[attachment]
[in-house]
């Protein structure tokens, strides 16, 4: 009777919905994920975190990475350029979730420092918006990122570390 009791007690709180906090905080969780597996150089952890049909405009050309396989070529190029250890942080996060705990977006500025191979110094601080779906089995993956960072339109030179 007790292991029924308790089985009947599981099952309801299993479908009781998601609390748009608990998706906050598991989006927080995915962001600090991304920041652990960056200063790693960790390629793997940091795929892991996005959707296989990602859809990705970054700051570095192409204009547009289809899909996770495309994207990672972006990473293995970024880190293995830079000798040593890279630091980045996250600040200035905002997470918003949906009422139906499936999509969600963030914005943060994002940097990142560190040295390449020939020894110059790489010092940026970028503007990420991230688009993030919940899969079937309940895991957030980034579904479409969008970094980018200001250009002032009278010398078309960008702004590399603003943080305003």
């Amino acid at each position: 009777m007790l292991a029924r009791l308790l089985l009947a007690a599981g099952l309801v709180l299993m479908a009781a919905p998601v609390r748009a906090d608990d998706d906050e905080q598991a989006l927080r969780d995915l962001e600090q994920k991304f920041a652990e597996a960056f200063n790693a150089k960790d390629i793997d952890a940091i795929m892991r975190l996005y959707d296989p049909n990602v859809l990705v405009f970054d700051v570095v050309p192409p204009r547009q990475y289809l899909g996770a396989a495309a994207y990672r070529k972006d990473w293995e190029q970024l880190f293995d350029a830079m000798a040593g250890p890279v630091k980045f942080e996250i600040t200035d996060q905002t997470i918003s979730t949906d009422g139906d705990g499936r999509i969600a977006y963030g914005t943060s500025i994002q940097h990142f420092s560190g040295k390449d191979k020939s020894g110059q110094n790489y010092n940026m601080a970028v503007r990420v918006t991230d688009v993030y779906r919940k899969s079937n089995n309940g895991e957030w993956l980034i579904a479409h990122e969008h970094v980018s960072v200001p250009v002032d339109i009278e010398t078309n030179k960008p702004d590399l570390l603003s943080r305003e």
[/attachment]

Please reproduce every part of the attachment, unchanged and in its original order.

[in-house]
């Protein structure tokens, strides 16, 4: 009777919905994920975190990475350029979730420092918006990122570390 009791007690709180906090905080969780597996150089952890049909405009050309396989070529190029250890942080996060705990977006500025191979110094601080779906089995993956960072339109030179 007790292991029924308790089985009947599981099952309801299993479908009781998601609390748009608990998706906050598991989006927080995915962001600090991304920041652990960056200063790693960790390629793997940091795929892991996005959707296989990602859809990705970054700051570095192409204009547009289809899909996770495309994207990672972006990473293995970024880190293995830079000798040593890279630091980045996250600040200035905002997470918003949906009422139906499936999509969600963030914005943060994002940097990142560190040295390449020939020894110059790489010092940026970028503007990420991230688009993030919940899969079937309940895991957030980034579904479409969008970094980018200001250009002032009278010398078309960008702004590399603003943080305003």
């Amino acid at each position: 009777m007790l292991a029924r009791l308790l089985l009947a007690a599981g099952l309801v709180l299993m479908a009781a919905p998601v609390r748009a906090d608990d998706d906050e905080q598991a989006l927080r969780d995915l962001e600090q994920k991304f920041a652990e597996a960056f200063n790693a150089k960790d390629i793997d952890a940091i795929m892991r975190l996005y959707d296989p049909n990602v859809l990705v405009f970054d700051v570095v050309p192409p204009r547009q990475y289809l899909g996770a396989a495309a994207y990672r070529k972006d990473w293995e190029q970024l880190f293995d350029a830079m000798a040593g250890p890279v630091k980045f942080e996250i600040t200035d996060q905002t997470i918003s979730t949906d009422g139906d705990g499936r999509i969600a977006y963030g914005t943060s500025i994002q940097h990142f420092s560190g040295k390449d191979k020939s020894g110059q110094n790489y010092n940026m601080a970028v503007r990420v918006t991230d688009v993030y779906r919940k899969s079937n089995n309940g895991e957030w993956l980034i579904a479409h990122e969008h970094v980018s960072v200001p250009v002032d339109i009278e010398t078309n030179k960008p702004d590399l570390l603003s943080r305003e």